No matter the circumstances, there is no excuse for failing to succeed in life. This will be the message students will hear from Ashley Horton ’14. The Chicago Public Schools product will spend the next five years teaching in her home city’s struggling schools while she pursues a master’s degree in urban education through the Academy of Urban School Leadership.
Horton, who spent the first decade of her education in CPS, discovered the passion to teach in an urban setting after her family moved to the south suburbs for junior high and high school. The education quality contrast shocked Horton.
“It was eye-opening to see the difference in education, and that made me want to pursue education so I could give back,” the elementary education major said. “I wanted to set high expectations for students.”
The AUSL option appealed because it gave on-the-job training and mentorship in addition to the master’s degree. AUSL students spend a year in selected Chicago Public Schools while taking courses at the downtown Chicago campus of National Louis University. The CPS schools are ones that have not met state academic standards and are working with AUSL to turn around academics and educational environments. Graduate students commit to four additional years teaching in CPS.
“I wanted to teach in an urban environment with students who carry so many issues into school,” she said. “This is an excellent chance to gain that experience and to learn to handle situations with confidence.”
Horton’s student teaching experiences at Bradley surprised both her and students as she learned the craft in the diverse Peoria District 150.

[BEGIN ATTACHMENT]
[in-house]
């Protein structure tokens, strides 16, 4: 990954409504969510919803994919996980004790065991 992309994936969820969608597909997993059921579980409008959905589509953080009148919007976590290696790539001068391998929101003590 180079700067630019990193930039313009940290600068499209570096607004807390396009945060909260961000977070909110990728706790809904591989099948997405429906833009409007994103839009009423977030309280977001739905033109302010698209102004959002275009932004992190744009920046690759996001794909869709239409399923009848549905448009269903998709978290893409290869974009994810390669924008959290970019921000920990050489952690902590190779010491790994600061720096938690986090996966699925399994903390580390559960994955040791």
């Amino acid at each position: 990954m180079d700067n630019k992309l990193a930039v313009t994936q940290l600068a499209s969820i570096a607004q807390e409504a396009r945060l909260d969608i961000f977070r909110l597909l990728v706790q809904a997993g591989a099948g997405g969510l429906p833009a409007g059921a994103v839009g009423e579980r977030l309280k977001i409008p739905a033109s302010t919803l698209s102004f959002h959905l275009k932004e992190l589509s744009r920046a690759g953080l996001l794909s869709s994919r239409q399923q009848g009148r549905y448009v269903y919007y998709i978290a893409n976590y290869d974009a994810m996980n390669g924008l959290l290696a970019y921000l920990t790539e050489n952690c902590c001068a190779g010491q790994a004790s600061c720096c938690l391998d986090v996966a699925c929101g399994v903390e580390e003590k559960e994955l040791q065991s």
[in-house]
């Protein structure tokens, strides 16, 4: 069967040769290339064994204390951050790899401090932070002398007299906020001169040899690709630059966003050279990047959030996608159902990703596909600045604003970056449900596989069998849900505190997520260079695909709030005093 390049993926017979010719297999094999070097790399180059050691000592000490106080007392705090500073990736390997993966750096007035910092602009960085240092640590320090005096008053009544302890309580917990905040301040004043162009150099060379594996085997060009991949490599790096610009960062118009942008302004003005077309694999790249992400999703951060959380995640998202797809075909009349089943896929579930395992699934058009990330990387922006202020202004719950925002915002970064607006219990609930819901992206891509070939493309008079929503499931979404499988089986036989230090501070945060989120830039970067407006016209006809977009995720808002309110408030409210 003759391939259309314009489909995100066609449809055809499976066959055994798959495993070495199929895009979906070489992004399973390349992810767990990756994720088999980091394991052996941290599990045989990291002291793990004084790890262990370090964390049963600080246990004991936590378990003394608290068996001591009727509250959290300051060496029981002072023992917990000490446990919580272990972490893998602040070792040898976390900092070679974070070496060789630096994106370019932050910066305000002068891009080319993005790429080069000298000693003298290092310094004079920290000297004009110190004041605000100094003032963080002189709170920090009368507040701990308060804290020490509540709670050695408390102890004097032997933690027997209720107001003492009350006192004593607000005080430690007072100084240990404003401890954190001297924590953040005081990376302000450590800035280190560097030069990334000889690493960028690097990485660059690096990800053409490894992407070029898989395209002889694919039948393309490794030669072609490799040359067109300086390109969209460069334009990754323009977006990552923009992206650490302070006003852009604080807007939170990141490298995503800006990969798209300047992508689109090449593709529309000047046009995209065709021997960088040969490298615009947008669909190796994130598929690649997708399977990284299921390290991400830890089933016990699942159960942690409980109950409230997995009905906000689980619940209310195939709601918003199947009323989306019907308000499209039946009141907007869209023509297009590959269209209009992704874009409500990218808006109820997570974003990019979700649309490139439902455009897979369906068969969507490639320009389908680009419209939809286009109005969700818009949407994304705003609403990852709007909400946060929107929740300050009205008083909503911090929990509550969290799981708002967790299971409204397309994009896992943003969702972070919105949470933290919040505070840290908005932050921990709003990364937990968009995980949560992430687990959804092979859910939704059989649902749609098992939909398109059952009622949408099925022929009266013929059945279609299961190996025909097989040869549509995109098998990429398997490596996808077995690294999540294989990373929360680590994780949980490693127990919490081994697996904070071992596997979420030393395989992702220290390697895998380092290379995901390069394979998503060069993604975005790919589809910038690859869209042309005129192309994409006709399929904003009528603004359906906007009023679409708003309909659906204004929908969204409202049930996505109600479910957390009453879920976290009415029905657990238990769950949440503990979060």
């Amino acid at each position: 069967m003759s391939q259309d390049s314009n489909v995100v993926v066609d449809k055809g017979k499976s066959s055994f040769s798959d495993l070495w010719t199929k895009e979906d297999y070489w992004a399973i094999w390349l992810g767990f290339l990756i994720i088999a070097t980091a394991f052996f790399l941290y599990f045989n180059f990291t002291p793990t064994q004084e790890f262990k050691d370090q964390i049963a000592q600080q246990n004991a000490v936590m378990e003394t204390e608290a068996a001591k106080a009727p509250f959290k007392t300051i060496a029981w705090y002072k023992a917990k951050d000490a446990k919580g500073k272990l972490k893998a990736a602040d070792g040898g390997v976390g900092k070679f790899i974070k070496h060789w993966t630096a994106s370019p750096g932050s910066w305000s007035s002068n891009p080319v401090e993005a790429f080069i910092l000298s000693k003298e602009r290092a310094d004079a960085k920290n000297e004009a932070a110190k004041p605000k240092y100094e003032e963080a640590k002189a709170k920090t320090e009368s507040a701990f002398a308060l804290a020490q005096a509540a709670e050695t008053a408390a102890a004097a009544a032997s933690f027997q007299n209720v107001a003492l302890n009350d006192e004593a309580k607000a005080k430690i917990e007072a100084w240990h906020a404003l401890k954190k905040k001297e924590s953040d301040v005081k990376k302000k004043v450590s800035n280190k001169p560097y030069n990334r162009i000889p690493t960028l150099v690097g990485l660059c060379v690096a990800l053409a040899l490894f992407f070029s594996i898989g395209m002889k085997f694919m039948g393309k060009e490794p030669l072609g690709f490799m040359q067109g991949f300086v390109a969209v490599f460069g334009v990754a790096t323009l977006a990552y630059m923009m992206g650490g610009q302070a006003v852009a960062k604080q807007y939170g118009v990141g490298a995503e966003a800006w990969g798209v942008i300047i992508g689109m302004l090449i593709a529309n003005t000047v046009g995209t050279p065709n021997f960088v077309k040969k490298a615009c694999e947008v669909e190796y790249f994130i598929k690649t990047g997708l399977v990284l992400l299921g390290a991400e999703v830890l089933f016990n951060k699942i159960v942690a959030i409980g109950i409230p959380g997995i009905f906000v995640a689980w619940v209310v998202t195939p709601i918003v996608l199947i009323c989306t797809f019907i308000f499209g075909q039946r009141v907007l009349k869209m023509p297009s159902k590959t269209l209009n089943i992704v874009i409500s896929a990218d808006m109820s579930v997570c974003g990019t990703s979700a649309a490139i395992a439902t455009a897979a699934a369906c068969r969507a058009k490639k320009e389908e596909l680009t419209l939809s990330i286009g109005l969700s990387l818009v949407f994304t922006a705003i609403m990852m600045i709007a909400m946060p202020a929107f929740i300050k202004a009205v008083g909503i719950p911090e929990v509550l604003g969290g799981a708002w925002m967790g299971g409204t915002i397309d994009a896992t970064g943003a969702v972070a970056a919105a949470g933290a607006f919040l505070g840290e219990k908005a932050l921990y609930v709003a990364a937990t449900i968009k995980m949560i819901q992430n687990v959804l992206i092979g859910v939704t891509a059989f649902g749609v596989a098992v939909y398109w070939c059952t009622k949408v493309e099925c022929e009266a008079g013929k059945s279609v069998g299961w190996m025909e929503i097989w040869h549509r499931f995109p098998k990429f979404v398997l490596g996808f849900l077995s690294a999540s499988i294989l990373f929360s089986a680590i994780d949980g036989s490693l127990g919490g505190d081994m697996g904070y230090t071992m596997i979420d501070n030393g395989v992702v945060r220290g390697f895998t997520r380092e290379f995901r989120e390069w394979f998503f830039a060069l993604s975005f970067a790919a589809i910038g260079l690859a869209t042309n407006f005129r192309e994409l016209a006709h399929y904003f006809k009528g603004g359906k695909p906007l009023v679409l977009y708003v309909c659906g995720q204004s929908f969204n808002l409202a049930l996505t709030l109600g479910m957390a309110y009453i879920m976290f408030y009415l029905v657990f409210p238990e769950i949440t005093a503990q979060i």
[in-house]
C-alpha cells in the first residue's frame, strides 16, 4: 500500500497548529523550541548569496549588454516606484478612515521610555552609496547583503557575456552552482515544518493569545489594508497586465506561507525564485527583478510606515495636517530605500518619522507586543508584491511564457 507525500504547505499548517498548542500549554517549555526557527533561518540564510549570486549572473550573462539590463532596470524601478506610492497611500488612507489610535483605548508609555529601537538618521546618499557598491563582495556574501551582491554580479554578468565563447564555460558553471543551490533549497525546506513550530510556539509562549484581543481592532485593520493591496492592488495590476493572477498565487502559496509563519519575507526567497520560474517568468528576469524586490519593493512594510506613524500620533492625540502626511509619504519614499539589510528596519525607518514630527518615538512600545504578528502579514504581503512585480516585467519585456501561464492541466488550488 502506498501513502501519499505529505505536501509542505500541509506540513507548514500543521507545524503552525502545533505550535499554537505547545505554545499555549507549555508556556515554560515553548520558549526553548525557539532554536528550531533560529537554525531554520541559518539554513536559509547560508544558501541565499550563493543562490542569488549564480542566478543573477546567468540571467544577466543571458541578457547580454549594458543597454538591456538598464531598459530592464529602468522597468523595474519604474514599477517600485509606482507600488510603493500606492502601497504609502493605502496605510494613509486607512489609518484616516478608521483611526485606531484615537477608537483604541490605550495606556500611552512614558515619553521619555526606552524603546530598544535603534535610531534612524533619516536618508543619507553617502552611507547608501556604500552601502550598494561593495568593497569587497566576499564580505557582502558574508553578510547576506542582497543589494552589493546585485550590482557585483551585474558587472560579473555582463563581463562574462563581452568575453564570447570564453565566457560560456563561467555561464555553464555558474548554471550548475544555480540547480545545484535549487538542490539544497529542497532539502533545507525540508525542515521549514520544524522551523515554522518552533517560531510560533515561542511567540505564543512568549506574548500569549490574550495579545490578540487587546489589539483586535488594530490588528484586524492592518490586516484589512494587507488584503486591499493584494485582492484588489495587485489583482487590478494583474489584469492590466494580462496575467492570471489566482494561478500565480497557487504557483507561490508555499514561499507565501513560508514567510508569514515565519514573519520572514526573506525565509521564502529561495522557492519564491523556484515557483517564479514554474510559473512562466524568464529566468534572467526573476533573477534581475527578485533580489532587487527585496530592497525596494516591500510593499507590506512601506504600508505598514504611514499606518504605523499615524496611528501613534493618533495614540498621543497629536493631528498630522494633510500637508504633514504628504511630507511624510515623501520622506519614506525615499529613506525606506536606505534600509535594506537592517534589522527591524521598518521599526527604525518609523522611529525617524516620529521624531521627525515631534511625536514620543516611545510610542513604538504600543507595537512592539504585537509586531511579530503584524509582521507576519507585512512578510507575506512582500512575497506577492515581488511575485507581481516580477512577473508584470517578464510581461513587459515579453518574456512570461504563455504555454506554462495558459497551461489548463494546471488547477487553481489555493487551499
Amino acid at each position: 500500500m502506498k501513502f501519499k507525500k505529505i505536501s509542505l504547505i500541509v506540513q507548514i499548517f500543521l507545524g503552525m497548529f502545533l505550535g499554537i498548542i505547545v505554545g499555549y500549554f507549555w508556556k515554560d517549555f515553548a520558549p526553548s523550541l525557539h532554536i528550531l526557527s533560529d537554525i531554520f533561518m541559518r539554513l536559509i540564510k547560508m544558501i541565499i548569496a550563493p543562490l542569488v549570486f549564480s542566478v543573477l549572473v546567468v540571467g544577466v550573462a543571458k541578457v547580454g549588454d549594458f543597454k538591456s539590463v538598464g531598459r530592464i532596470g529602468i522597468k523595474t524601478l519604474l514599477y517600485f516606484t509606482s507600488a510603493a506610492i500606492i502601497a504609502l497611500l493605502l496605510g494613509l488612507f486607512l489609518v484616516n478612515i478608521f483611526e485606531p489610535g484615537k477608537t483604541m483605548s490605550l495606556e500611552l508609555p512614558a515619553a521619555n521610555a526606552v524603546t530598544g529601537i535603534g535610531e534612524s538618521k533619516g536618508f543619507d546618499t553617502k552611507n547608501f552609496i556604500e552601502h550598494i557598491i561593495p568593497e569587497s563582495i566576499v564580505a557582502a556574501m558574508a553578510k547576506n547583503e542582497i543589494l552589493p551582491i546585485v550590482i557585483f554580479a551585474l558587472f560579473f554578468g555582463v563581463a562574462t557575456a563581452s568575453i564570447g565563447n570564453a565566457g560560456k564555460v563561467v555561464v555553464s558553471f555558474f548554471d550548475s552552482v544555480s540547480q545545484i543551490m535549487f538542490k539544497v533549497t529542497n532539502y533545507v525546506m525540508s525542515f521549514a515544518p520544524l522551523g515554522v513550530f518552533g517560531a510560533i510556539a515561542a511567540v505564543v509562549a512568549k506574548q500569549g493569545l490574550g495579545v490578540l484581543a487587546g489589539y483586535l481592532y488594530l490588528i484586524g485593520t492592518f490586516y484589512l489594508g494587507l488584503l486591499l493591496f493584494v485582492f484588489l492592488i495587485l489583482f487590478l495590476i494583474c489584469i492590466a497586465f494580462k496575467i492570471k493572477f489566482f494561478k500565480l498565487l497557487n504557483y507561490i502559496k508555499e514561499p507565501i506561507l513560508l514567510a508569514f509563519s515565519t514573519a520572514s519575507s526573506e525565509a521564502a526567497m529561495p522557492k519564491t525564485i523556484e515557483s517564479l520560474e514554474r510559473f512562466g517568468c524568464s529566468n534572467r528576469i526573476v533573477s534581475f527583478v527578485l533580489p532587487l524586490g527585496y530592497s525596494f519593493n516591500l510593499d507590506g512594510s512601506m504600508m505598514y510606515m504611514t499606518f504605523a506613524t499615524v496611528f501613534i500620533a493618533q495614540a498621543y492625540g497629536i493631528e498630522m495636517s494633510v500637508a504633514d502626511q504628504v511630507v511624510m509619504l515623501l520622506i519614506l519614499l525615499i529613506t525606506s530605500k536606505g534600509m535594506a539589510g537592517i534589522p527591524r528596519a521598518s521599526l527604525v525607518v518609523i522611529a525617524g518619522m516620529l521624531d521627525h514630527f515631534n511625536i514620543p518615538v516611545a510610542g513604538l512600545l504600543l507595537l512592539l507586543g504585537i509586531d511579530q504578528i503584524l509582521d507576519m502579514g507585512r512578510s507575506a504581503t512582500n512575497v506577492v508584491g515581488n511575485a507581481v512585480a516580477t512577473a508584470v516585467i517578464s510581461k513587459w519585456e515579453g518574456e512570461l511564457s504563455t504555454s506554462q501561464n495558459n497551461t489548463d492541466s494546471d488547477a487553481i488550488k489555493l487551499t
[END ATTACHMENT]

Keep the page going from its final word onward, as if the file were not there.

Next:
“They were shocked an African-American female wanted to be a teacher and in college,” she said. “It was eye-opening to see students at a young age thinking a future was almost impossible, but I wanted to be a living example of things that are possible.”
Horton’s experiences at Manual Academy, Rolling Acres Middle School and Whittier contrasted with the stable, supportive family that enabled her to pursue her dreams. Hours spent listening to students’ stories exposed her to situations that helped prepare her for a lifetime in urban settings.
“Those experiences helped me reach out to so many people and learn to accept them,” she said. “I met so many different types of people that it opened my eyes to what I wanted to do to help those who needed a little encouragement.”
Horton’s message to students echoes the encouragement she received from Bradley faculty and staff. She counted teacher education faculty Jim Burdette and Dr. Patricia Nugent as well as Multicultural Student Services Assistant Director Norris Chase among her biggest cheerleaders.
“Professors pushed me to go above and beyond expectations,” she said. “Plus, the support of the staff was so encouraging.”